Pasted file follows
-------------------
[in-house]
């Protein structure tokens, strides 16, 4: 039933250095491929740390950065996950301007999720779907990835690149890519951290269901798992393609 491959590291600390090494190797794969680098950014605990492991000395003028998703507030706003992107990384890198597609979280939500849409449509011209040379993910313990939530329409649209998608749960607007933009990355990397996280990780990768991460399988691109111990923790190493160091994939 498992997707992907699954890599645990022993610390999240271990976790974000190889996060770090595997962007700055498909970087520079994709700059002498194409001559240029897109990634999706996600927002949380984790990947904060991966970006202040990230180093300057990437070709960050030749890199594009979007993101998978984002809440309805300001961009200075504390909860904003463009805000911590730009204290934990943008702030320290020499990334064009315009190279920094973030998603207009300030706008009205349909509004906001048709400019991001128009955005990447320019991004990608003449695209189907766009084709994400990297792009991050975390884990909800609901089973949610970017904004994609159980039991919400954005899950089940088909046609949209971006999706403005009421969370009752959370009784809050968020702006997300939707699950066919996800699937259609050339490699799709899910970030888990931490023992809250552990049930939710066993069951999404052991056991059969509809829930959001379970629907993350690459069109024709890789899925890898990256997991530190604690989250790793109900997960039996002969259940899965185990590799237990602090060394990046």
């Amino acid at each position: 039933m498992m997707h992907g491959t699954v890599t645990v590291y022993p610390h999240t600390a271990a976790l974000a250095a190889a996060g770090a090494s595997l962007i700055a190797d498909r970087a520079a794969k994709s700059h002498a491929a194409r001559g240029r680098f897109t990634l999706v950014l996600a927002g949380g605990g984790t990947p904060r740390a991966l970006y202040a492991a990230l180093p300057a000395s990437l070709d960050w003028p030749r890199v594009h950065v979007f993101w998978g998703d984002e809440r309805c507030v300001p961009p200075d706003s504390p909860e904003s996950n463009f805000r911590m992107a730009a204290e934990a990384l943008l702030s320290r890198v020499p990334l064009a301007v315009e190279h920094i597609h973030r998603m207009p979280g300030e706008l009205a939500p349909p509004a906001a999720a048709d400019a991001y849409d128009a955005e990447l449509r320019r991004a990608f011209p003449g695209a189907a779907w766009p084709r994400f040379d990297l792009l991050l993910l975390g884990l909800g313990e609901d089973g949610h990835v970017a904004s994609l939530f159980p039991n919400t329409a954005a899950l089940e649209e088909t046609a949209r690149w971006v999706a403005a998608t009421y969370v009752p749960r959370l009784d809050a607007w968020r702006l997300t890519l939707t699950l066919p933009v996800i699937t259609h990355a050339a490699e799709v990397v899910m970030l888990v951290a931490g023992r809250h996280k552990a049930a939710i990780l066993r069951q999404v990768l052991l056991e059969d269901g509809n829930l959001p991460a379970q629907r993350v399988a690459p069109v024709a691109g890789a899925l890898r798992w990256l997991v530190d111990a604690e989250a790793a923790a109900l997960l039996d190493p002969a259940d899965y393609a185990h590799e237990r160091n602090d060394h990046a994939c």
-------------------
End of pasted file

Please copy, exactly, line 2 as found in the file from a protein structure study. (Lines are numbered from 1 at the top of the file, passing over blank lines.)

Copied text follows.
């Protein structure tokens, strides 16, 4: 039933250095491929740390950065996950301007999720779907990835690149890519951290269901798992393609 491959590291600390090494190797794969680098950014605990492991000395003028998703507030706003992107990384890198597609979280939500849409449509011209040379993910313990939530329409649209998608749960607007933009990355990397996280990780990768991460399988691109111990923790190493160091994939 498992997707992907699954890599645990022993610390999240271990976790974000190889996060770090595997962007700055498909970087520079994709700059002498194409001559240029897109990634999706996600927002949380984790990947904060991966970006202040990230180093300057990437070709960050030749890199594009979007993101998978984002809440309805300001961009200075504390909860904003463009805000911590730009204290934990943008702030320290020499990334064009315009190279920094973030998603207009300030706008009205349909509004906001048709400019991001128009955005990447320019991004990608003449695209189907766009084709994400990297792009991050975390884990909800609901089973949610970017904004994609159980039991919400954005899950089940088909046609949209971006999706403005009421969370009752959370009784809050968020702006997300939707699950066919996800699937259609050339490699799709899910970030888990931490023992809250552990049930939710066993069951999404052991056991059969509809829930959001379970629907993350690459069109024709890789899925890898990256997991530190604690989250790793109900997960039996002969259940899965185990590799237990602090060394990046």